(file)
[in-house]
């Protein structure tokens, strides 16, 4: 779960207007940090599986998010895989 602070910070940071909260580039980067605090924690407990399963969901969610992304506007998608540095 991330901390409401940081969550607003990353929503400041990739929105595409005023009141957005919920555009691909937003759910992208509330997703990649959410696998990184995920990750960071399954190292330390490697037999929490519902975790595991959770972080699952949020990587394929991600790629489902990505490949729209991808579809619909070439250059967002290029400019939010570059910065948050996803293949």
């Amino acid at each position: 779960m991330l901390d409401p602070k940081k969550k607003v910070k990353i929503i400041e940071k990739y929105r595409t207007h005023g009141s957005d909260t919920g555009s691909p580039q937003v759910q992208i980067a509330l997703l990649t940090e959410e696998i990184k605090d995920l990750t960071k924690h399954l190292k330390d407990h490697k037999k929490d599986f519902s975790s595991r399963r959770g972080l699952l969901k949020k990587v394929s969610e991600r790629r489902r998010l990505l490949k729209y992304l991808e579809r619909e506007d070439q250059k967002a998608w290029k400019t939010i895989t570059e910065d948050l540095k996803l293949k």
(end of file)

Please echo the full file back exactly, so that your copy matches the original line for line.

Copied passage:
[in-house]
């Protein structure tokens, strides 16, 4: 779960207007940090599986998010895989 602070910070940071909260580039980067605090924690407990399963969901969610992304506007998608540095 991330901390409401940081969550607003990353929503400041990739929105595409005023009141957005919920555009691909937003759910992208509330997703990649959410696998990184995920990750960071399954190292330390490697037999929490519902975790595991959770972080699952949020990587394929991600790629489902990505490949729209991808579809619909070439250059967002290029400019939010570059910065948050996803293949």
């Amino acid at each position: 779960m991330l901390d409401p602070k940081k969550k607003v910070k990353i929503i400041e940071k990739y929105r595409t207007h005023g009141s957005d909260t919920g555009s691909p580039q937003v759910q992208i980067a509330l997703l990649t940090e959410e696998i990184k605090d995920l990750t960071k924690h399954l190292k330390d407990h490697k037999k929490d599986f519902s975790s595991r399963r959770g972080l699952l969901k949020k990587v394929s969610e991600r790629r489902r998010l990505l490949k729209y992304l991808e579809r619909e506007d070439q250059k967002a998608w290029k400019t939010i895989t570059e910065d948050l540095k996803l293949k």